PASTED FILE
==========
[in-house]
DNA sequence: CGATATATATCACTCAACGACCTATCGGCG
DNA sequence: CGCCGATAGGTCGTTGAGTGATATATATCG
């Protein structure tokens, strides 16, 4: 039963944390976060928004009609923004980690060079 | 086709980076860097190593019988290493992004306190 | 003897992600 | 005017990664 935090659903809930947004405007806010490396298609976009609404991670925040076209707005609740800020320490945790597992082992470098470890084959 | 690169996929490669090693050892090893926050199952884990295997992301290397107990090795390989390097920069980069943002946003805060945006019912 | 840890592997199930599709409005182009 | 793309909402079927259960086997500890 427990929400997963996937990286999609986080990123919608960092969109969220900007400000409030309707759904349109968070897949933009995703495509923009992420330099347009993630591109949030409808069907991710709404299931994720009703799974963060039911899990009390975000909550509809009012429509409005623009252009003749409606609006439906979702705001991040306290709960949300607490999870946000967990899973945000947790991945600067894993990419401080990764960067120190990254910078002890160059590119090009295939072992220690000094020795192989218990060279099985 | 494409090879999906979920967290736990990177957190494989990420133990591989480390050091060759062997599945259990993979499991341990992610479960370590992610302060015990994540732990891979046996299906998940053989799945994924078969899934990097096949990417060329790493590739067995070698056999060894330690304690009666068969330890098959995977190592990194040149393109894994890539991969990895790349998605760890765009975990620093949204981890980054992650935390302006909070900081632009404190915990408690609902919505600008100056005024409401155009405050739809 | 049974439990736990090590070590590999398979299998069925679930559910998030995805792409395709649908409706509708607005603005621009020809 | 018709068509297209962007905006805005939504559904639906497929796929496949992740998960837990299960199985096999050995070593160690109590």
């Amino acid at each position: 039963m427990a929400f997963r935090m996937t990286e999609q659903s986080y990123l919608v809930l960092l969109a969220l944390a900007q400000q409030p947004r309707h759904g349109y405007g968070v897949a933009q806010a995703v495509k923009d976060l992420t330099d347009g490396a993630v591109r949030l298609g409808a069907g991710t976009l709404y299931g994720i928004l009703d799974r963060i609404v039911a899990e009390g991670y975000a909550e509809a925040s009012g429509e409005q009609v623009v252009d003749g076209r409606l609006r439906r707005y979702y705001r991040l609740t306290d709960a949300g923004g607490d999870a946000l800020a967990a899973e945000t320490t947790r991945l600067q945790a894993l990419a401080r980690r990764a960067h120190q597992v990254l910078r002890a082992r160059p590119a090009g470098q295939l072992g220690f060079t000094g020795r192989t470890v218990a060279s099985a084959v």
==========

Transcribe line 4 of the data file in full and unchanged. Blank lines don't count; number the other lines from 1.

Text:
């Protein structure tokens, strides 16, 4: 039963944390976060928004009609923004980690060079 | 086709980076860097190593019988290493992004306190 | 003897992600 | 005017990664 935090659903809930947004405007806010490396298609976009609404991670925040076209707005609740800020320490945790597992082992470098470890084959 | 690169996929490669090693050892090893926050199952884990295997992301290397107990090795390989390097920069980069943002946003805060945006019912 | 840890592997199930599709409005182009 | 793309909402079927259960086997500890 427990929400997963996937990286999609986080990123919608960092969109969220900007400000409030309707759904349109968070897949933009995703495509923009992420330099347009993630591109949030409808069907991710709404299931994720009703799974963060039911899990009390975000909550509809009012429509409005623009252009003749409606609006439906979702705001991040306290709960949300607490999870946000967990899973945000947790991945600067894993990419401080990764960067120190990254910078002890160059590119090009295939072992220690000094020795192989218990060279099985 | 494409090879999906979920967290736990990177957190494989990420133990591989480390050091060759062997599945259990993979499991341990992610479960370590992610302060015990994540732990891979046996299906998940053989799945994924078969899934990097096949990417060329790493590739067995070698056999060894330690304690009666068969330890098959995977190592990194040149393109894994890539991969990895790349998605760890765009975990620093949204981890980054992650935390302006909070900081632009404190915990408690609902919505600008100056005024409401155009405050739809 | 049974439990736990090590070590590999398979299998069925679930559910998030995805792409395709649908409706509708607005603005621009020809 | 018709068509297209962007905006805005939504559904639906497929796929496949992740998960837990299960199985096999050995070593160690109590």